Grindelwald and Lauterbrunnen–and really, all of the villages scattered around the alpine valleys of Switzerland’s Bernese Oberland in the Interlaken district–are some of the most picturesque places I’ve ever visited. From the Swiss alps towering above the villages, to the rolling green hills, to the cascading waterfalls, and even the chalet architecture, everywhere you look is a photo-worthy scene.
The phrase “postcard perfect” gets tossed around too much, but in the case of Grindelwald and Lauterbrunnen, it’s an understatement, if anything. When looking around, you get the sense that it’s almost a little too perfect, as if you’ve stepped into a meticulously staged film set and some weird Pleasantville sorta thing is going on. (I looked into this pretty diligently, and my investigations revealed these are, in fact, totally real places.)
For being relatively small villages, a lot has been written about Lauterbrunnen and Grindelwald. Lauterbrunnen, in particular, routinely makes lists of the world’s prettiest places or must-visit locales, and it’s highly regarded by a lot of travel experts. Neither are even remotely hidden gems; if anything, they receive a disproportionate amount of coverage given their points of interest and actual attractions. Nonetheless, visitors like me feel compelled to share their experiences from these Swiss villages. While I’ll gush over their beauty, I hope to bring something new to the table with some tips for saving money while visiting Grindelwald and Lauterbrunnen, among other things…
My first tip would be to stay outside of Lauterbrunnen and Grindelwald. This is true regardless of whether you have a rental car or are using the Swiss Rail Pass. Both are high-demand villages in Switzerland, with many people wanting to stay in their “city centers.” This can mean inflated hotel prices as compared to other areas in the Interlaken region.
What I’d instead recommend if you don’t have a car is looking for areas in the region that are within walking distance of a station. If you have a car, pretty much anywhere is fair game. This is what we did, and for our stay, it was significantly cheaper being outside of the main villages.
Driving through Switzerland is a joy in itself, and we found this to work incredibly well. I know this might seem like a common sense suggestion, but when we were researching Switzerland, we were torn over this. Many areas are difficult or impossible to access via car (nearby Wengen is one such car-free place), so it’s better to stay in the heart of the specific villages. We did not find this to be the case with Lauterbrunnen. Or, if it somehow was, I guess we just didn’t know what we were missing.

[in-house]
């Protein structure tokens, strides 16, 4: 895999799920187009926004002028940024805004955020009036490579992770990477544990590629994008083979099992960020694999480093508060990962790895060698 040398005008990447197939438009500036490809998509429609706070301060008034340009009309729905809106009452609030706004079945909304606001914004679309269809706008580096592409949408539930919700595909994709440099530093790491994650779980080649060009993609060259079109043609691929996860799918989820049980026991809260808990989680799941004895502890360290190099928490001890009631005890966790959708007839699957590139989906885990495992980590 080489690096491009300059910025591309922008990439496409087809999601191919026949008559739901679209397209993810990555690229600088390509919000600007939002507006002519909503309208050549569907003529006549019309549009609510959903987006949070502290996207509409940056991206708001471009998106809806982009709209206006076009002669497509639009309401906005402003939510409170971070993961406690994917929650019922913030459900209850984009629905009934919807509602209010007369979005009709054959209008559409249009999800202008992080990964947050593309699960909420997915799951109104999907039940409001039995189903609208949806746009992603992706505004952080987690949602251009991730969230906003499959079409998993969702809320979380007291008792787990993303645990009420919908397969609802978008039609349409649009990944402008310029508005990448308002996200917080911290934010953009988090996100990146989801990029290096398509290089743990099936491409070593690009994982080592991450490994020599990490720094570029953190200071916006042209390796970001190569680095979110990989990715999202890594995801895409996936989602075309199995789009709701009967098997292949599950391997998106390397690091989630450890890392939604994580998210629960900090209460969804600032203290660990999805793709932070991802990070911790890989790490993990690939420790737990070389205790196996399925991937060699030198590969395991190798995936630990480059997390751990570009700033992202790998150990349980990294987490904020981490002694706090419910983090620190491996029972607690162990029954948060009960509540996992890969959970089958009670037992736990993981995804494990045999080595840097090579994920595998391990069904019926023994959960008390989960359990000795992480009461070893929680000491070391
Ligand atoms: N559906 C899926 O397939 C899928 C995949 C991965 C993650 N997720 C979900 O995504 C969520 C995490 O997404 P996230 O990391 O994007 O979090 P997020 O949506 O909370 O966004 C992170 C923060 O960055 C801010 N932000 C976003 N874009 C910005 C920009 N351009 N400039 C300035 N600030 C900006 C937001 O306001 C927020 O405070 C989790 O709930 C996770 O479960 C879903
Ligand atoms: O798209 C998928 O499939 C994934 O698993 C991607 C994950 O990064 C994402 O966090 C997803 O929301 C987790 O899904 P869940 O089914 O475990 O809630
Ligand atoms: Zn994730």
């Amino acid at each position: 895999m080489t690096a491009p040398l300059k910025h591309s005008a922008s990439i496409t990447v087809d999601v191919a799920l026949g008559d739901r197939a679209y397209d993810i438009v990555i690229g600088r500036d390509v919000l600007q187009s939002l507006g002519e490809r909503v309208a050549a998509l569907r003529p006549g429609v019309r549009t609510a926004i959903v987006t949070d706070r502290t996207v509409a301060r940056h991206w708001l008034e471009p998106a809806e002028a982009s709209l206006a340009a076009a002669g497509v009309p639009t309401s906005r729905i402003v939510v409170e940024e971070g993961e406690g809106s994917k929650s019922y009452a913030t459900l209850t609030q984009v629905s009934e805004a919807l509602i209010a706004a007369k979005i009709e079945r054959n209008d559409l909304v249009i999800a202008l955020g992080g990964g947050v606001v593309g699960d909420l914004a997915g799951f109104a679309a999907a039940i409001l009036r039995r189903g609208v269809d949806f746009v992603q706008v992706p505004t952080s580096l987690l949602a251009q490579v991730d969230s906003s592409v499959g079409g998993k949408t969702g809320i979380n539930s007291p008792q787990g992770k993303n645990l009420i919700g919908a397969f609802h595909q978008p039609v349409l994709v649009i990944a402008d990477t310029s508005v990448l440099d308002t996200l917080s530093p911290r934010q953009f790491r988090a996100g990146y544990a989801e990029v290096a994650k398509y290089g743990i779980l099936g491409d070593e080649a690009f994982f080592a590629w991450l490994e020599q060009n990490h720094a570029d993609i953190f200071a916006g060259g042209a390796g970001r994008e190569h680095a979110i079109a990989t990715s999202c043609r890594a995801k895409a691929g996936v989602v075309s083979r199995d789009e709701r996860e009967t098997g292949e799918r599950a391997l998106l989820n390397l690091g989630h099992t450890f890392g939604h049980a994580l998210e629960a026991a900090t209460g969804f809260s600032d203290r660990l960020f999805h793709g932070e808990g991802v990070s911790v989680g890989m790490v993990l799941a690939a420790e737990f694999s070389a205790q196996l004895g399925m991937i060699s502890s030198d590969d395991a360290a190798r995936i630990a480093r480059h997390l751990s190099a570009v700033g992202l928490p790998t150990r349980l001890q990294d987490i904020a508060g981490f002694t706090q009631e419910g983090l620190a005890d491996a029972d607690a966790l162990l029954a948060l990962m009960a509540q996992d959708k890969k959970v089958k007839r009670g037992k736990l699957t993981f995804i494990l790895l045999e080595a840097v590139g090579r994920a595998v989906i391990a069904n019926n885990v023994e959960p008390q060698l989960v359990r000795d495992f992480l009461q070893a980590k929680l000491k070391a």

Another option is Airbnb. This is not what we did, but I’d definitely do it next time. Perusing Airbnb for Lauterbrunnen now, I see prices that are all over the place. You can pay ~$40/night for what looks like a glorified tent, $1,000/night for somewhere super-swanky, and everywhere in between.
For me, the appeals of Airbnb in Switzerland are twofold: saving money on the accommodations and having a kitchen to prepare meals. The reason I’d want a kitchen is because restaurants–even McDonald’s–are so expensive in Switzerland. By contrast, groceries are not. Normally, cooking is the last thing I want to do when traveling, but I’d make an exception if that’d enable me to stretch my travel budget in Switzerland.
When looking now, I see solid ‘entire house’ options with kitchens for ~$100/night, which I consider a good price. We’ve had some fun experiences staying at unique Airbnb locations throughout Europe and really cannot recommend it highly enough. You can use our sign-up link for a $40 credit your first time using Airbnb. If you don’t stay at an Airbnb, at least opt for a hotel with breakfast included–eating a large (included) breakfast and skipping lunch can also be a big savings.
The other half of the ‘saving money on food’ equation is finding the grocery stores in Grindelwald, Lauterbrunnen, and Interlaken. Fortunately, there are several Coop superstores in the region (click here for their store locater). “Discovering” the huge Coop in Grindelwald was an “aha” moment for us in Switzerland.
This isn’t to say you should avoid all restaurants in the Interlaken area. We didn’t eat at enough of them to have a definitive take. Local specialties such as veal, venison, and fondue are intriguing, but everything we did have was fairly underwhelming.
I’d be willing to try another restaurant in Switzerland, but honestly, I’d be a hard sell. If our limited experience is any indication (and maybe it is not), Switzerland does not seem to be one of Europe’s preeminent foodie places. Perhaps I’m just unreasonably frugal, but I’d rather allocate that money towards more time in Switzerland, other experiences, or even using the interesting transportation systems in Switzerland.